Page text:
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Following are a number of back-translations of Luke 9:17:
kai ephagon kai echortasthēsan pantes ‘and they ate and were all satisfied.’ pantes may be the subject of both verbs (cf. Revised Standard Version), or go with echortasthēsan only. The latter is preferable, and pantes serves to emphasize the climax already expressed in that verb: they ate (and not only that) they even were satisfied, all of them. For chortazō cf. on 6.21.
kai ērthē to perisseusan autois klasmatōn kophinoi dōdeka ‘and what they left was picked up (by the disciples, presumably), twelve baskets of pieces.’ klasmatōn may go with to perisseusan, or with kophinoi dōdeka, preferably the latter, and klasmatōn kophinoi dōdeka is best understood as an apposition to to perisseusan autois.
perisseuō ‘to be abundant,’ ‘to be more than enough,’ hence ‘to be left over.’ The agent, i.e. the person who leaves, follows in the dative (cf. Jn. 6.13), here autois referring to all the people who were present.
klasma ‘piece,’ i.e. the result of breaking (klaō).
All ate and were satisfied, preferably, “they ate and were all of them satisfied” (The Four Gospels – a New Translation), or slightly more emphatic, ‘they ate, and (or, so that) they were satisfied, everyone of them.’ For to be satisfied, or, ‘to get enough,’ cf. on 6.21, and ‘to-the-very-fullest’ (Auca, in Mk. 6.42).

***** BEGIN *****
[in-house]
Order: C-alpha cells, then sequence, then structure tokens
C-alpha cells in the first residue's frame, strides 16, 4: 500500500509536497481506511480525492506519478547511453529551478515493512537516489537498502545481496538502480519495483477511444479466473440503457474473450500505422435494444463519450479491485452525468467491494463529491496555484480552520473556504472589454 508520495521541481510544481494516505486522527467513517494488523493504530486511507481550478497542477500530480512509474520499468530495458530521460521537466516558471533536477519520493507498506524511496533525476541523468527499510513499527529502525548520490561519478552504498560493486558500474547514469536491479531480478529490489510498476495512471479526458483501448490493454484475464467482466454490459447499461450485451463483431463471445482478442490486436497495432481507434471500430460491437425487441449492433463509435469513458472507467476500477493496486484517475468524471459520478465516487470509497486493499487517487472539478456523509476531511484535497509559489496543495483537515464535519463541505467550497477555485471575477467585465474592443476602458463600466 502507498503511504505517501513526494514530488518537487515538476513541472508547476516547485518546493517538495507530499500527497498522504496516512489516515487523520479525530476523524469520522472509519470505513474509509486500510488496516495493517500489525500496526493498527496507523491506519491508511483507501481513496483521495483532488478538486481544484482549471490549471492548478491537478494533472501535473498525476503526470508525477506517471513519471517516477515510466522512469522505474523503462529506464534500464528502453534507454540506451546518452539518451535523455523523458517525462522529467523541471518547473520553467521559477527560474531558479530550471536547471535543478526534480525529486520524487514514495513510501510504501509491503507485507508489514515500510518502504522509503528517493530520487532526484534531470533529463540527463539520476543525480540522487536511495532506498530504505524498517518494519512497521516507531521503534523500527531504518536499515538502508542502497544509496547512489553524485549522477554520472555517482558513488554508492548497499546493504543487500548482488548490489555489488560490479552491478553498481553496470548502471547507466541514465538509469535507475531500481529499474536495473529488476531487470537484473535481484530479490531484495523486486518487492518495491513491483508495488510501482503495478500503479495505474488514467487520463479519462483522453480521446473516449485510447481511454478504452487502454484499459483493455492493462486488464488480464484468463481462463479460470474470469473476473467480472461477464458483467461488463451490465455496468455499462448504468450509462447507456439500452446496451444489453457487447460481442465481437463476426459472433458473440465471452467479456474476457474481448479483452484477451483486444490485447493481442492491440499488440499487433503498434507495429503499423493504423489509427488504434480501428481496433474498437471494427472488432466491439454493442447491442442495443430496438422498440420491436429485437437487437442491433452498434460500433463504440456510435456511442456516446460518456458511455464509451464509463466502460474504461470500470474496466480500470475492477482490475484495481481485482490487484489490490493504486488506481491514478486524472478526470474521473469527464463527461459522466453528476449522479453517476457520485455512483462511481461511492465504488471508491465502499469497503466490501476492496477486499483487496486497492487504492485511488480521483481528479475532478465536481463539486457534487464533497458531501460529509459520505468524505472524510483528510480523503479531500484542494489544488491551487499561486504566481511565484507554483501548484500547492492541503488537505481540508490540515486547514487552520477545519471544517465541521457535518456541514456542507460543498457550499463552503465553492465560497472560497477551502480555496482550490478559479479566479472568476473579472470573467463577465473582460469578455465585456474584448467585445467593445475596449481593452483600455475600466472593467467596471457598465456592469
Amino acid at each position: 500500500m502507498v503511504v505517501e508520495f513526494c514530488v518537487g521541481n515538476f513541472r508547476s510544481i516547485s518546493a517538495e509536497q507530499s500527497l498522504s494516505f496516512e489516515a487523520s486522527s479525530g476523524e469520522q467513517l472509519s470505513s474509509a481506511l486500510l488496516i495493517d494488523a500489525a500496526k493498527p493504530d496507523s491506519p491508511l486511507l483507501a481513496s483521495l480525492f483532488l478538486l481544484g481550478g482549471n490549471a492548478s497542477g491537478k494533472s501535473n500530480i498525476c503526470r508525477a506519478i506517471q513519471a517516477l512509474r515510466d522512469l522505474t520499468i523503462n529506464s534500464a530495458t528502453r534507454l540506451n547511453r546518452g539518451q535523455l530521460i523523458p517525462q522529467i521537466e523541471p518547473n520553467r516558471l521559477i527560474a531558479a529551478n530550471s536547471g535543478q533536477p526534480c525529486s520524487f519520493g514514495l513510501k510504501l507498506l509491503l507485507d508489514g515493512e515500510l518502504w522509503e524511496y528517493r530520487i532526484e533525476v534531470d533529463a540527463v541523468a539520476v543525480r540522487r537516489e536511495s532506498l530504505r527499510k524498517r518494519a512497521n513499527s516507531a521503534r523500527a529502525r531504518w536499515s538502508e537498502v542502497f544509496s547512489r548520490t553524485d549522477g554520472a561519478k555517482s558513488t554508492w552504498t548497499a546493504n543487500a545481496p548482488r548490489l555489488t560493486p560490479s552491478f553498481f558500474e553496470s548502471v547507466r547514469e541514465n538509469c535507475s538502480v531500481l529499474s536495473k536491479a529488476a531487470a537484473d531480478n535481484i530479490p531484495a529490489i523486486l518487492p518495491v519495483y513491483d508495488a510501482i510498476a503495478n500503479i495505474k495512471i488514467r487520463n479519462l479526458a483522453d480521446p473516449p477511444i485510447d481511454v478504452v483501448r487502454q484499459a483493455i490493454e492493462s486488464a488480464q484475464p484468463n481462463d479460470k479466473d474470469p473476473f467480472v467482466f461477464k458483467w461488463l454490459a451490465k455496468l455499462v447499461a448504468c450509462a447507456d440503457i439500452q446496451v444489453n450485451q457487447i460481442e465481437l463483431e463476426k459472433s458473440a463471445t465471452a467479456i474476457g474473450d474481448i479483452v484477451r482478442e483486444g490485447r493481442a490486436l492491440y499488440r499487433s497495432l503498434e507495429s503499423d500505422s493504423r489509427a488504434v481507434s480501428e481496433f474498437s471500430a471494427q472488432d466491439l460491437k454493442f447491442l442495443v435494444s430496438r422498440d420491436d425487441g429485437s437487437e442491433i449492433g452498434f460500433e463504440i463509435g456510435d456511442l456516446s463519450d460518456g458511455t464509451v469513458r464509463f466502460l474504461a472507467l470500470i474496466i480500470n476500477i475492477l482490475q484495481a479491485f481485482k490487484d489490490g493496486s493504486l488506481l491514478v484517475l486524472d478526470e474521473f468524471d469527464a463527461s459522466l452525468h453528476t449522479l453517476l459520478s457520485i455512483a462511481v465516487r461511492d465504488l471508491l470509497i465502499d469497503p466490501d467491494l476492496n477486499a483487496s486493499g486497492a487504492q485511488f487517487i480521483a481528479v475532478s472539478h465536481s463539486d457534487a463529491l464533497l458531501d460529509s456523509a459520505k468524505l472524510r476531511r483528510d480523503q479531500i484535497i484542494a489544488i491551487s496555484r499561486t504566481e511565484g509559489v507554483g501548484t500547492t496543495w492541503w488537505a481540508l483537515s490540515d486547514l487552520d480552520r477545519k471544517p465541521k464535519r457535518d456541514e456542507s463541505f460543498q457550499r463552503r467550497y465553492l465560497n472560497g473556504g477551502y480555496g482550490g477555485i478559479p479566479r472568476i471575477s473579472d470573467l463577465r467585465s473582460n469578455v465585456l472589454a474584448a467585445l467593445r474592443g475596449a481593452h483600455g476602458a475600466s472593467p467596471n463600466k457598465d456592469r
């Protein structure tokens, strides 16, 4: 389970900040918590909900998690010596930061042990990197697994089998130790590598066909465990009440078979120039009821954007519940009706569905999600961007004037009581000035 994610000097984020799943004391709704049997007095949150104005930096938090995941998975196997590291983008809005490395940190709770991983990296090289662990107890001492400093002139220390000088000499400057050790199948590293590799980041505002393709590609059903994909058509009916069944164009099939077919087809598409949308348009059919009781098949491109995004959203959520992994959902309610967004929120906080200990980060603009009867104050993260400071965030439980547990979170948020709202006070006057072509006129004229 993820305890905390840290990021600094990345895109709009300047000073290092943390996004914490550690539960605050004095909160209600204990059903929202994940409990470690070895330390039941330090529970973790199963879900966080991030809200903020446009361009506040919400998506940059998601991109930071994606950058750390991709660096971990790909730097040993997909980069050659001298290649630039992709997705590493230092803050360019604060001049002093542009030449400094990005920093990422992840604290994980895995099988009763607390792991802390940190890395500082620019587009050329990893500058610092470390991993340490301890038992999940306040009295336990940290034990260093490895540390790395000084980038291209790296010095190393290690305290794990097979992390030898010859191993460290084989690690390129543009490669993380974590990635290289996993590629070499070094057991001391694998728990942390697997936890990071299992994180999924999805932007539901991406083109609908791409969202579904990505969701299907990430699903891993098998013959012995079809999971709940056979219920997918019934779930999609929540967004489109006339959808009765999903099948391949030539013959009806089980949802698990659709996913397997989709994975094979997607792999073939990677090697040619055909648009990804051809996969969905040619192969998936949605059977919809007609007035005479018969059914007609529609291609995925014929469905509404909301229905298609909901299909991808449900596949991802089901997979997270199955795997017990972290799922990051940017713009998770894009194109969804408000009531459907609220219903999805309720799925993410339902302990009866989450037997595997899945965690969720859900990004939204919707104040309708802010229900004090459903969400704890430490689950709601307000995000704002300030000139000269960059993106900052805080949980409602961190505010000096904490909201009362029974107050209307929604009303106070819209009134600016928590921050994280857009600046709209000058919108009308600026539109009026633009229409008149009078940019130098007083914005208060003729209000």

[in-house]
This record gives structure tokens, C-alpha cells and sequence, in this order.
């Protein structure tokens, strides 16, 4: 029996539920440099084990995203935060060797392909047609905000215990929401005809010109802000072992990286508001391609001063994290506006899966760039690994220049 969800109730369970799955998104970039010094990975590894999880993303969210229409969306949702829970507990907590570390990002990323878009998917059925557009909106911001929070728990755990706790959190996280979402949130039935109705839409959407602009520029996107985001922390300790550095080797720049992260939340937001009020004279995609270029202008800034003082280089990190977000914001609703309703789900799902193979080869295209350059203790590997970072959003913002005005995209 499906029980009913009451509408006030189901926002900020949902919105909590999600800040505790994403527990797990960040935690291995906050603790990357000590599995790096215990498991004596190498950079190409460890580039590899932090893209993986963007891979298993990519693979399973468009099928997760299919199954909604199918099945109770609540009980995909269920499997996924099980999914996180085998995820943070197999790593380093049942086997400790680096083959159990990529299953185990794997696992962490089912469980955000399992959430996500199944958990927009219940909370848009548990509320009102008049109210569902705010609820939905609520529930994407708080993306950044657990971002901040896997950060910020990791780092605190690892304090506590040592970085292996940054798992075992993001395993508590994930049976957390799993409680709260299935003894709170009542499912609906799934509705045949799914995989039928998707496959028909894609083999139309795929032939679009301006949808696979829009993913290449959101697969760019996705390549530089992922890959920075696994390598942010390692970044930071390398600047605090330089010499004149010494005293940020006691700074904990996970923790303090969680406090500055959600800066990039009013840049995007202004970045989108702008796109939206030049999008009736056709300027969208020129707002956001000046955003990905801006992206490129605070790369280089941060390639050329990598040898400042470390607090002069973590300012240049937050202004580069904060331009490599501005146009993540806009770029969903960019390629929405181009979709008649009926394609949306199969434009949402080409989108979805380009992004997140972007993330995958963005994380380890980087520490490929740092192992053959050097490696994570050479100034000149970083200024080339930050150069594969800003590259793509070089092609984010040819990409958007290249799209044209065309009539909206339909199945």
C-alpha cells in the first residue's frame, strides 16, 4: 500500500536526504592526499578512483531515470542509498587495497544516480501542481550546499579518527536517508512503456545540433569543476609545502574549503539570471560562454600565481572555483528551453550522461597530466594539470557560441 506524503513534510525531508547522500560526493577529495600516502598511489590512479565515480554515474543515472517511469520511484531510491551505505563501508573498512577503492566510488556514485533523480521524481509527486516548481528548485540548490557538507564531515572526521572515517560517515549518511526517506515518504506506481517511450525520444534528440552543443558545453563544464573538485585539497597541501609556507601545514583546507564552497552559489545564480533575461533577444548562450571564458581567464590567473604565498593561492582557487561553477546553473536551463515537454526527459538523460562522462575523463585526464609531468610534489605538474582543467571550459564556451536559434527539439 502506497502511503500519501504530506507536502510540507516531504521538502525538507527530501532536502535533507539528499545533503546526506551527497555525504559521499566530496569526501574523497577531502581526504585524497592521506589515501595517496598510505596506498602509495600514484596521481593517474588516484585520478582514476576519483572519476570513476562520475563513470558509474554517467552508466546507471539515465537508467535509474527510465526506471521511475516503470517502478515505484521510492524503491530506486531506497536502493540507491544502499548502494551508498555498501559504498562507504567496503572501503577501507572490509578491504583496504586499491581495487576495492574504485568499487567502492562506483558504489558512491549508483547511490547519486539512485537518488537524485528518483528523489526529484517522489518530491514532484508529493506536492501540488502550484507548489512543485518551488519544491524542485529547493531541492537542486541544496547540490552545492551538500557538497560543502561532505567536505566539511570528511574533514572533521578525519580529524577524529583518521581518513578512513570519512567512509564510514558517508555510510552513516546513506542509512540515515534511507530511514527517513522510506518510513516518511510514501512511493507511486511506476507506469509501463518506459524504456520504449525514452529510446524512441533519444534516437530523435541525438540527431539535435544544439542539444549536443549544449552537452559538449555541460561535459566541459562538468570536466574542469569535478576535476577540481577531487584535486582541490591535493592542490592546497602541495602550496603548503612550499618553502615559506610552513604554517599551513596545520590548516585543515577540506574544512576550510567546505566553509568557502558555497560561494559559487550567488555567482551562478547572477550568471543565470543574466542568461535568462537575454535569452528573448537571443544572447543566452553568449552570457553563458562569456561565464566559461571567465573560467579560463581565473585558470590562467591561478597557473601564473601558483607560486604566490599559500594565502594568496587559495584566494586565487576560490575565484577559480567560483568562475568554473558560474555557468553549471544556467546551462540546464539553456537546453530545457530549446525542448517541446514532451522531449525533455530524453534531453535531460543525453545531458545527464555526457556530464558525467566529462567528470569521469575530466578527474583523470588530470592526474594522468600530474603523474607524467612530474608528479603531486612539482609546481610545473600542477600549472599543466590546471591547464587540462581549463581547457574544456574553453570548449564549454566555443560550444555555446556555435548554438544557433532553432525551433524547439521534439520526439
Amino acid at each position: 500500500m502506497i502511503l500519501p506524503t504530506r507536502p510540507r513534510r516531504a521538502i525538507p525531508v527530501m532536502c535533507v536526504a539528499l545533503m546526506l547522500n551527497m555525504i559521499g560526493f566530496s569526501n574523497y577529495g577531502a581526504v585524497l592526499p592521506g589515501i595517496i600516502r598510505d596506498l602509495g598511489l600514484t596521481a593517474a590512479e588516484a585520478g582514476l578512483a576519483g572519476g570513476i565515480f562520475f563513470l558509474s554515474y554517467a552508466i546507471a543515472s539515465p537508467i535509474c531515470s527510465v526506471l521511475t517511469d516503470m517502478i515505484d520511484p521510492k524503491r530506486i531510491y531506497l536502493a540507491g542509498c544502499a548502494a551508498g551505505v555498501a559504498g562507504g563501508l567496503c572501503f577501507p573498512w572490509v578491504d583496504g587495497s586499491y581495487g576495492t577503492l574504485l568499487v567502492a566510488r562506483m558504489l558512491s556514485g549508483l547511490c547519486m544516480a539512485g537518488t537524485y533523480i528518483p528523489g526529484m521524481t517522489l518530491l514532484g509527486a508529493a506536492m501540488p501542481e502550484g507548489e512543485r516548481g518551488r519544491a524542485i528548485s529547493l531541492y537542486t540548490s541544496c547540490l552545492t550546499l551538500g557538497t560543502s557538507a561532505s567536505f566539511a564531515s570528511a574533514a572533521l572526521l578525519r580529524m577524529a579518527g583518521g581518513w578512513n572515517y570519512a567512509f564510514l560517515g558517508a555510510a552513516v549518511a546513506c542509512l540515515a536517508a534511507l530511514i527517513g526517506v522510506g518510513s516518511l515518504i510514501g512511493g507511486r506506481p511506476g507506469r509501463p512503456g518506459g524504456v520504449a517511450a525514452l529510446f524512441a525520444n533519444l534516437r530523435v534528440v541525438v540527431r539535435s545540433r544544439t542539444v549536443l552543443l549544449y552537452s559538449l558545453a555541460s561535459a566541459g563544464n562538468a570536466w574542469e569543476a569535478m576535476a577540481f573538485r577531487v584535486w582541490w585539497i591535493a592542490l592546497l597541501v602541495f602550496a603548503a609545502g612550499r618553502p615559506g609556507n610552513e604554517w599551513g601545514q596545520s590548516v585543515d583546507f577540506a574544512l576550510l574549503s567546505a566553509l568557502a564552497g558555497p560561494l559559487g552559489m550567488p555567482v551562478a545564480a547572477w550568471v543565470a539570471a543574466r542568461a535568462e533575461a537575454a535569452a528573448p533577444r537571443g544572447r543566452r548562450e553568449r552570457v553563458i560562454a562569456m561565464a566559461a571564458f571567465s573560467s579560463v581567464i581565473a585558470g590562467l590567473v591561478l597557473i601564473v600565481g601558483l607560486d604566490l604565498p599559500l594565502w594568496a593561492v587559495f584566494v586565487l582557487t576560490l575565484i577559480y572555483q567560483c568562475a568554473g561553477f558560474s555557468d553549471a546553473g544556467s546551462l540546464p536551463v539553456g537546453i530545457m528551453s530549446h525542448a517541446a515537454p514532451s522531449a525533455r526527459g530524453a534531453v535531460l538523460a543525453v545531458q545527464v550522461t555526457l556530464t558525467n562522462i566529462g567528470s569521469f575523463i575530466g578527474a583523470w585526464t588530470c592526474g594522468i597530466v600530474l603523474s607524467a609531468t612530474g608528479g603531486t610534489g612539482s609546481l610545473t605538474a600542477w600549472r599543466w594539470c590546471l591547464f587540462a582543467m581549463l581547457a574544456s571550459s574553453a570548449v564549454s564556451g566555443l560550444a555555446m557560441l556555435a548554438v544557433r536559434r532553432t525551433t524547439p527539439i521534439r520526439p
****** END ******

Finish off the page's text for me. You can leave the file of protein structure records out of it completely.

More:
They took up. Tae’ has ‘they gathered-in,’ suggesting a plurality as object.
What was left over, or, ‘what they (i.e. those who ate) left over, or, did not eat’; or, in one word, ‘its rest/remains’ (several Indonesian languages).
Twelve baskets of broken pieces, or, ‘(this was) as much as twelve baskets….’ Some versions simply have, ‘twelve baskets full its total’ (e.g. Balinese), in order to avoid a cumbersome or intricate phrase; this is defensible, if it is clear that the reference is to the food that had been handed around after having been broken. Broken pieces, if translated, can sometimes be expressed by a resultative derivation of the verb used in v. 16; Sranan Tongo, using a more generic term, has to specify it: ‘pieces of bread.’
Quoted with permission from Reiling, J. and Swellengrebel, J.L. A Handbook on the Gospel of Luke. (UBS Handbook Series). New York: UBS, 1971. For this and other handbooks for translators see here . Make sure to also consult the Handbook on the Gospel of Mark for parallel or similar verses.